How can grass seeds cause problems to dogs?
Dogs with injuries caused by grass seeds is an extremely common
seasonal problem. Breeds with hairy ears and hairy feet are more at
risk if walked in meadows or woodlands where these grasses commonly
grow in abundance. The common occurrence of problems caused by
grass seeds is mainly down to their minute shape coupled with its
unique design. When examined closely, dry Foxtail grass seeds
resemble tiny arrowheads. This enables them to attach themselves
easily to an animal's fur and burrow into the skin of that victim's
Where do grass seeds commonly affect dogs?
The two most common presentations of a dog with a grass seed are
the foot and the ear, although other places on your dog's body can
be at risk too. Grass seeds commonly get in between the toes of the
dog's foot, referred to as the interdigital space. The grass seed
already attached to the surrounding soft feathery fur now makes its
way towards the foot itself, penetrating with ease the thin skin
before starting to burrow deep into - and through - highly
sensitive tissues of the foot resulting in extreme pain,
discomfort, infection and sudden onset (acute) lameness.
The second most common place for these seeds to cause problems
is down the ear canal, their uni-directional nature and shape
allows the grass seed to work its way from the fur around the ears
down along the ear canal, and come to rest right up against the
delicate ear drum.
How can I tell that my dog has been affected by grass
Your dog may shake its head and vigorously lick its paws. They
may also look uncomfortable, lethargic and in a lot of pain. If you
notice any of the above signs, especially head-shaking, paw-licking
or any other abnormality - then call your vet straightaway for the
most successful treatment outcomes. Finally, please help to raise
awareness and tell others, especially first-time dog owners, of the
symptoms to look out for, as a tiny little grass seed can often be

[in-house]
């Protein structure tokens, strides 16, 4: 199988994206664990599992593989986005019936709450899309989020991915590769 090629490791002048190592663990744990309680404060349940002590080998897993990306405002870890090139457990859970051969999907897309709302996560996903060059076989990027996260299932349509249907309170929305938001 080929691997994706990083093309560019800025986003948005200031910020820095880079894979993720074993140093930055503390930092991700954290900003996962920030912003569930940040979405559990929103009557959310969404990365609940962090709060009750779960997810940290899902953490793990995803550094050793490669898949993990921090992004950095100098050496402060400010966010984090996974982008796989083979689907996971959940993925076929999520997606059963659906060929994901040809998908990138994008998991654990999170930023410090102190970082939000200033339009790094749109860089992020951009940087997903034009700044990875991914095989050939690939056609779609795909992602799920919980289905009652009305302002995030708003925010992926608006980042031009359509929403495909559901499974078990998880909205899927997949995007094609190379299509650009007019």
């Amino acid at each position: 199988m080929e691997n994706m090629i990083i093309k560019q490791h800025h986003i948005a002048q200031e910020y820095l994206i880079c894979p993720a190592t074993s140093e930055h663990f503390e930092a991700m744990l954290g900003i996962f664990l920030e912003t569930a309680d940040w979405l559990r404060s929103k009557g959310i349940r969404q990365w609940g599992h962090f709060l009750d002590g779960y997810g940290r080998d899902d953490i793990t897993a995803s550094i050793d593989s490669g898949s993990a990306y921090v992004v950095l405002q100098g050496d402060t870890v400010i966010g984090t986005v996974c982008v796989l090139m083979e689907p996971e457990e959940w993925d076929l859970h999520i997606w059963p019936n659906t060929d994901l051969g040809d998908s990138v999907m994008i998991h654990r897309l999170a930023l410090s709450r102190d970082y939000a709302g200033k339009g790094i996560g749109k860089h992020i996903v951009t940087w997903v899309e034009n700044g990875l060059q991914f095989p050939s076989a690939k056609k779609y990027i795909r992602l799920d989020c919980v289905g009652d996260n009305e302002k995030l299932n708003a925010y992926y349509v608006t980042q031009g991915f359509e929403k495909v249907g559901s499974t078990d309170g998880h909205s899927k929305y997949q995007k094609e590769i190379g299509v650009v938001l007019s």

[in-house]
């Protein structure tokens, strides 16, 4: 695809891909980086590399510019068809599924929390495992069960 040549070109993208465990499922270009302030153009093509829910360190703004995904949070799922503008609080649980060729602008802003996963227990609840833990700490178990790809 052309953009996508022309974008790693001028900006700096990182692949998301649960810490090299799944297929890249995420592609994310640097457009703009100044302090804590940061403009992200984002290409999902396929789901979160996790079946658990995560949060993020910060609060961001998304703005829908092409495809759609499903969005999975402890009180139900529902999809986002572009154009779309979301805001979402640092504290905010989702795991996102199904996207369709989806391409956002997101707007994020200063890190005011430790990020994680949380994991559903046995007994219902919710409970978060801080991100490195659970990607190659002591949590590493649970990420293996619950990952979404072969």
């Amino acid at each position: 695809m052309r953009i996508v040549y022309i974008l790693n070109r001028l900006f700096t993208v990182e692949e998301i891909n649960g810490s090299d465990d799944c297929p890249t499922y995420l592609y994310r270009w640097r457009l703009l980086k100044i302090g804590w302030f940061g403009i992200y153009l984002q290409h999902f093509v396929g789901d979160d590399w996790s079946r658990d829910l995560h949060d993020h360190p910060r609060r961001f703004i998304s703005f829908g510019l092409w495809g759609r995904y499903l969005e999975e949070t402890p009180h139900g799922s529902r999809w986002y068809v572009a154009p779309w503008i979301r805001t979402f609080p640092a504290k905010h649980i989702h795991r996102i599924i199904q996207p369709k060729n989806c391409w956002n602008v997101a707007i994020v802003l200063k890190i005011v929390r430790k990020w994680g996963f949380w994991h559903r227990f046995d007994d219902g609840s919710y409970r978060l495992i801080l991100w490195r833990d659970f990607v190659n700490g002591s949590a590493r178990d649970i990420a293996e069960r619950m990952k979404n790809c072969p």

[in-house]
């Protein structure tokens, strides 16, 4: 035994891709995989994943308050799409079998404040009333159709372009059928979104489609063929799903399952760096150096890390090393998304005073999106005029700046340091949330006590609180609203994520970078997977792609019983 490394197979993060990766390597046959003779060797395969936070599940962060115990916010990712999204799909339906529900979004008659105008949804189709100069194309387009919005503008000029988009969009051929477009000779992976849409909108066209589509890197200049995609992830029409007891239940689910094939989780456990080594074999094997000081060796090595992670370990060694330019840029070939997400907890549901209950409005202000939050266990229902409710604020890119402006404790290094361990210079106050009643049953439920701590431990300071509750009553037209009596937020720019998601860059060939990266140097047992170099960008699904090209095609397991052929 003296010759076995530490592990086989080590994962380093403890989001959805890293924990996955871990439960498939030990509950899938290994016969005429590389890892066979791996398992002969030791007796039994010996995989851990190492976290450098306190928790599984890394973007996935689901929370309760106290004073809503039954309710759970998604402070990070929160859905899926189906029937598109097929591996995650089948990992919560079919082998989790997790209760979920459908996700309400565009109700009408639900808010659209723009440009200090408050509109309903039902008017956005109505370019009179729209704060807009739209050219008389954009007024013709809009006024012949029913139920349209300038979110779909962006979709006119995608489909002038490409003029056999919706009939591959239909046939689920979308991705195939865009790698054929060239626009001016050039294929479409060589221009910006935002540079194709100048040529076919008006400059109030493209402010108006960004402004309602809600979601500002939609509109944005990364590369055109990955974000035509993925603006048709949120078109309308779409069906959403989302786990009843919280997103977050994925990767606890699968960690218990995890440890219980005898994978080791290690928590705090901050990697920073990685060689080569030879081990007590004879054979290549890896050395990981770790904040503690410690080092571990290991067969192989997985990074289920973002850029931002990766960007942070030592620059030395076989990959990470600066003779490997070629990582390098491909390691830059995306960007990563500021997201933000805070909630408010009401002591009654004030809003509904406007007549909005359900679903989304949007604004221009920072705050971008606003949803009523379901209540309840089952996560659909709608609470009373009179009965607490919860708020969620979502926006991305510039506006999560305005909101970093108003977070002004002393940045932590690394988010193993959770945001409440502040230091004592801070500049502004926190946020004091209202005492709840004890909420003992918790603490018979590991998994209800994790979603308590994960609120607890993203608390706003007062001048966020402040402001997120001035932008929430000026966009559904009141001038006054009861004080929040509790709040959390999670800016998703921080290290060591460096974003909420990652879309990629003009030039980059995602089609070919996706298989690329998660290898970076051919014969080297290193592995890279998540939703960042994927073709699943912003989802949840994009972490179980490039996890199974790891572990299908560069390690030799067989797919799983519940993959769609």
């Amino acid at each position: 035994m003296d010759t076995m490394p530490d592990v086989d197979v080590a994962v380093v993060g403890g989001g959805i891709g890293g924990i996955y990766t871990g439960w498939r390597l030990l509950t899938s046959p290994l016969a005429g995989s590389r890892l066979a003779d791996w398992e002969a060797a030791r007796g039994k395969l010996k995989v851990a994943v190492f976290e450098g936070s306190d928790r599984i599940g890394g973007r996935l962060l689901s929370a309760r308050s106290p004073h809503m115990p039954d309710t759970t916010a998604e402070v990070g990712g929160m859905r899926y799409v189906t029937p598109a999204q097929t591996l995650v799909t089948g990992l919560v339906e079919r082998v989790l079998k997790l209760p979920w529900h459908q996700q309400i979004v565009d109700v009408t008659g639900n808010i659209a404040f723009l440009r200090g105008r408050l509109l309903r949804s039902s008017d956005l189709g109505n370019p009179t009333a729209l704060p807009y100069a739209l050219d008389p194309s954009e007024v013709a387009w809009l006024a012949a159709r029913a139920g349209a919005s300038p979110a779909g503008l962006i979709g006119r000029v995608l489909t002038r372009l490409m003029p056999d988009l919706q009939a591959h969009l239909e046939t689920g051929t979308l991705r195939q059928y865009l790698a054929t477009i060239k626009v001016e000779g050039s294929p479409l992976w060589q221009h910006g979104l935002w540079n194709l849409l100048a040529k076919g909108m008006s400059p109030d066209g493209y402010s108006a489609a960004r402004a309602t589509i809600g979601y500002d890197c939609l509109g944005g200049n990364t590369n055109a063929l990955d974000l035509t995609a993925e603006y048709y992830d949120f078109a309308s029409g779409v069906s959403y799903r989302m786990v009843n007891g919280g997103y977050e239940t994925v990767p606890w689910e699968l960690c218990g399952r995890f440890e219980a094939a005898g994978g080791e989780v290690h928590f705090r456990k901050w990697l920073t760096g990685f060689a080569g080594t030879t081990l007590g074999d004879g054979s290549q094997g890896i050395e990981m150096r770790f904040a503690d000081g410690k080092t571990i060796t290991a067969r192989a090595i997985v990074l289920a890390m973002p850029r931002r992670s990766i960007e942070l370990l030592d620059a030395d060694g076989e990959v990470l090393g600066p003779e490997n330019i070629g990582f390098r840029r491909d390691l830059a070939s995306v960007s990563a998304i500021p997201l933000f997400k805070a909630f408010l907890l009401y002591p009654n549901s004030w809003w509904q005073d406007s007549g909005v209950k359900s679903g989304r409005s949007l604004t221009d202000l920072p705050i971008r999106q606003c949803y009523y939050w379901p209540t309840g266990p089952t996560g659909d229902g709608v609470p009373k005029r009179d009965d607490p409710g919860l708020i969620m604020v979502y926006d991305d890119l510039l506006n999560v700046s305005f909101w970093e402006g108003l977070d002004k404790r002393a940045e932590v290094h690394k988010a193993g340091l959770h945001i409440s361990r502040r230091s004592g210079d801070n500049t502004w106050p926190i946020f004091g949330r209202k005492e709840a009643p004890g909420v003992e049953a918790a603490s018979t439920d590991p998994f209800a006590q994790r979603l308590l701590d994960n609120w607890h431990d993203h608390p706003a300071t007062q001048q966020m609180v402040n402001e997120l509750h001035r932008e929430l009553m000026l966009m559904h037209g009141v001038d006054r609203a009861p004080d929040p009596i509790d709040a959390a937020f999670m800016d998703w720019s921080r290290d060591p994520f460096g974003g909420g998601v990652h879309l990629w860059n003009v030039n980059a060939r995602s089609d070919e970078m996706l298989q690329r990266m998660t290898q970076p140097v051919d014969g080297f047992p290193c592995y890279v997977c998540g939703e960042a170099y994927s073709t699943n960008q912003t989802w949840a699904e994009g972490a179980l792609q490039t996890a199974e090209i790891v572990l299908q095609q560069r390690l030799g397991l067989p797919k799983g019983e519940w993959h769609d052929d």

the cause of one of the most painful, expensive, and common
conditions our beloved dogs can suffer from.
What treatment is available for dogs that have been affected by
Your vet may try fishing around through the entry-hole with a
specially designed long pair of tweezers called 'crocodile
forceps'. As grass seeds are made from vegetable matter they're
invisible on x-ray (unlike bone or metal) so their exact location
within the paw is usually a mystery. Sometimes a second hole is
detected where the grass seed has already travelled through the
entire foot and exited through the other side leaving a narrow
empty tunnel, or 'sinus', connecting the two.
If it is the ear that is affected, your vet may examine the ear
to confirm the diagnosis and remove the grass seed with tweezers.
Your vet may prefer to sedate your dog as they may be in too much
pain to allow your vet to examine and for safe removal.
Who can I contact for further advice?
The Kennel Club is not a veterinary organisation and is unable
to provide general or case specific veterinary advice. If you
have any questions regarding any of the issues discussed in this
article then please contact your local veterinary practice for
This article was written by Marc Abraham and was originally
published in the Crufts Magazine - www.thecruftsmagazine.com.
Marc Abraham is a vet based in Brighton. He regularly
appears on UK television. For more information about Marc